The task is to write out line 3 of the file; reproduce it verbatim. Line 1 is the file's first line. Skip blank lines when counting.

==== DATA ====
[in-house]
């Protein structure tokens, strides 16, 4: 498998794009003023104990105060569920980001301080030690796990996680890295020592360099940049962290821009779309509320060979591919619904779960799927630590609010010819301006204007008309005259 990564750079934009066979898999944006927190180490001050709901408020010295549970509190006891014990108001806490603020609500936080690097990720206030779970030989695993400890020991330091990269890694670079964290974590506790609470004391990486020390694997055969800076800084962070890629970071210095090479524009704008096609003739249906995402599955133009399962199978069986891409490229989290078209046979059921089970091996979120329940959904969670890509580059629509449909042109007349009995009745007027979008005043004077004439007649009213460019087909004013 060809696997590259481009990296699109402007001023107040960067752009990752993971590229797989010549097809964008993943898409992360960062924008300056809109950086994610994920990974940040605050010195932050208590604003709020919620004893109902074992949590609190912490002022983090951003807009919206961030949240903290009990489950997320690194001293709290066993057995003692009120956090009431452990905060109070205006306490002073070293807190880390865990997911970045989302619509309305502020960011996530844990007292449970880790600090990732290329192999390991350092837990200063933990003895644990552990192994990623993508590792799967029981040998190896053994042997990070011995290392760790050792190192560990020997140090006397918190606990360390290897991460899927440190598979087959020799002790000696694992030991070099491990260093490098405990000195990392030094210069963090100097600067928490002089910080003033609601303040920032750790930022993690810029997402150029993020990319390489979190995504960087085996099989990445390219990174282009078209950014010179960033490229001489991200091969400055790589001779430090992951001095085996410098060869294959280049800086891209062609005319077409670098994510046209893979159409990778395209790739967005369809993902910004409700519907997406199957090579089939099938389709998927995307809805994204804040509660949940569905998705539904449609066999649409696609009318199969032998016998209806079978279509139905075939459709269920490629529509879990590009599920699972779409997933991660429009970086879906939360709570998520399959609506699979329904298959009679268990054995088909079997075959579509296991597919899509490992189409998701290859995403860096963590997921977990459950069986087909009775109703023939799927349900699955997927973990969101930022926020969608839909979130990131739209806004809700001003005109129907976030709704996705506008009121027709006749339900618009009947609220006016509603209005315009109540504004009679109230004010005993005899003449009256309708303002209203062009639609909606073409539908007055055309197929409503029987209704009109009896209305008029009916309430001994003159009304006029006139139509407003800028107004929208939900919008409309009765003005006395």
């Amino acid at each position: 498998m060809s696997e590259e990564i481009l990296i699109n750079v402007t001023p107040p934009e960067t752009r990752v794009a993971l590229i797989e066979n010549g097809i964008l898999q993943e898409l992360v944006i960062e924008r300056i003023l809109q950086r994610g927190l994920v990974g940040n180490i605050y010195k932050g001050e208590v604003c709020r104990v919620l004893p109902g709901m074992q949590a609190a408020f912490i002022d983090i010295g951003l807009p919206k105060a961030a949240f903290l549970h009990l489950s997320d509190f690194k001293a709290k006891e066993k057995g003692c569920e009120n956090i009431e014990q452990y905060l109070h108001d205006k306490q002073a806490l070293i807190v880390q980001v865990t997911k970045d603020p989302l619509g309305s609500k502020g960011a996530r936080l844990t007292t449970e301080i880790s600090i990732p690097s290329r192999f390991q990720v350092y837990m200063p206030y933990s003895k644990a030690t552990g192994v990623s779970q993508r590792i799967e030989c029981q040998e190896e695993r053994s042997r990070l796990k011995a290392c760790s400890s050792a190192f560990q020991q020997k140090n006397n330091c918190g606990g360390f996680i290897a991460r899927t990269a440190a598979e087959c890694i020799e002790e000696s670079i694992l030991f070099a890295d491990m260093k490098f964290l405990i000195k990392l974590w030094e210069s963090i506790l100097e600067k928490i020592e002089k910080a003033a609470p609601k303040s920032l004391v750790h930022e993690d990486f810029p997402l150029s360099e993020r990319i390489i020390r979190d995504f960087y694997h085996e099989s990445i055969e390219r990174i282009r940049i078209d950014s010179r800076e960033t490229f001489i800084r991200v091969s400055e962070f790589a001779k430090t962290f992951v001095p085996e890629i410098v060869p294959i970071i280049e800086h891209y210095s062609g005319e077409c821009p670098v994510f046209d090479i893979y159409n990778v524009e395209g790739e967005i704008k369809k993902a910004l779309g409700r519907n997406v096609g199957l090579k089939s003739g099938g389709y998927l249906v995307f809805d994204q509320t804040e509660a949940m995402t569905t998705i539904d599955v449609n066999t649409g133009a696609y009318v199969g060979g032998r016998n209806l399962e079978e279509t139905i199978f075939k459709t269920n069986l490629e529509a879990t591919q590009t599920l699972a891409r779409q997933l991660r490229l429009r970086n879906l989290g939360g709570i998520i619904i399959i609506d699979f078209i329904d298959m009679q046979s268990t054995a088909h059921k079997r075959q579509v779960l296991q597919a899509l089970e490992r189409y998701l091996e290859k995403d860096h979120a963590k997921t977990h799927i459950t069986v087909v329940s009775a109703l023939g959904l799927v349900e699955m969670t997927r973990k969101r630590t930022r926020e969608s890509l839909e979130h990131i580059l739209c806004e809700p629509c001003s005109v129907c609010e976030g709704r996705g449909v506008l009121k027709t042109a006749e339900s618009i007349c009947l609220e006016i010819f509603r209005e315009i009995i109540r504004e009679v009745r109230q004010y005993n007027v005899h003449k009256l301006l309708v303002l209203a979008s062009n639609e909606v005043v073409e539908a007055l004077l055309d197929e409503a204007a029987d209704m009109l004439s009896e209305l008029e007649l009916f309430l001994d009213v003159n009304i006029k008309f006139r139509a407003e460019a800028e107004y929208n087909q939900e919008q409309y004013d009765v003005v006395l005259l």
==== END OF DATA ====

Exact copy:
């Amino acid at each position: 498998m060809s696997e590259e990564i481009l990296i699109n750079v402007t001023p107040p934009e960067t752009r990752v794009a993971l590229i797989e066979n010549g097809i964008l898999q993943e898409l992360v944006i960062e924008r300056i003023l809109q950086r994610g927190l994920v990974g940040n180490i605050y010195k932050g001050e208590v604003c709020r104990v919620l004893p109902g709901m074992q949590a609190a408020f912490i002022d983090i010295g951003l807009p919206k105060a961030a949240f903290l549970h009990l489950s997320d509190f690194k001293a709290k006891e066993k057995g003692c569920e009120n956090i009431e014990q452990y905060l109070h108001d205006k306490q002073a806490l070293i807190v880390q980001v865990t997911k970045d603020p989302l619509g309305s609500k502020g960011a996530r936080l844990t007292t449970e301080i880790s600090i990732p690097s290329r192999f390991q990720v350092y837990m200063p206030y933990s003895k644990a030690t552990g192994v990623s779970q993508r590792i799967e030989c029981q040998e190896e695993r053994s042997r990070l796990k011995a290392c760790s400890s050792a190192f560990q020991q020997k140090n006397n330091c918190g606990g360390f996680i290897a991460r899927t990269a440190a598979e087959c890694i020799e002790e000696s670079i694992l030991f070099a890295d491990m260093k490098f964290l405990i000195k990392l974590w030094e210069s963090i506790l100097e600067k928490i020592e002089k910080a003033a609470p609601k303040s920032l004391v750790h930022e993690d990486f810029p997402l150029s360099e993020r990319i390489i020390r979190d995504f960087y694997h085996e099989s990445i055969e390219r990174i282009r940049i078209d950014s010179r800076e960033t490229f001489i800084r991200v091969s400055e962070f790589a001779k430090t962290f992951v001095p085996e890629i410098v060869p294959i970071i280049e800086h891209y210095s062609g005319e077409c821009p670098v994510f046209d090479i893979y159409n990778v524009e395209g790739e967005i704008k369809k993902a910004l779309g409700r519907n997406v096609g199957l090579k089939s003739g099938g389709y998927l249906v995307f809805d994204q509320t804040e509660a949940m995402t569905t998705i539904d599955v449609n066999t649409g133009a696609y009318v199969g060979g032998r016998n209806l399962e079978e279509t139905i199978f075939k459709t269920n069986l490629e529509a879990t591919q590009t599920l699972a891409r779409q997933l991660r490229l429009r970086n879906l989290g939360g709570i998520i619904i399959i609506d699979f078209i329904d298959m009679q046979s268990t054995a088909h059921k079997r075959q579509v779960l296991q597919a899509l089970e490992r189409y998701l091996e290859k995403d860096h979120a963590k997921t977990h799927i459950t069986v087909v329940s009775a109703l023939g959904l799927v349900e699955m969670t997927r973990k969101r630590t930022r926020e969608s890509l839909e979130h990131i580059l739209c806004e809700p629509c001003s005109v129907c609010e976030g709704r996705g449909v506008l009121k027709t042109a006749e339900s618009i007349c009947l609220e006016i010819f509603r209005e315009i009995i109540r504004e009679v009745r109230q004010y005993n007027v005899h003449k009256l301006l309708v303002l209203a979008s062009n639609e909606v005043v073409e539908a007055l004077l055309d197929e409503a204007a029987d209704m009109l004439s009896e209305l008029e007649l009916f309430l001994d009213v003159n009304i006029k008309f006139r139509a407003e460019a800028e107004y929208n087909q939900e919008q409309y004013d009765v003005v006395l005259l």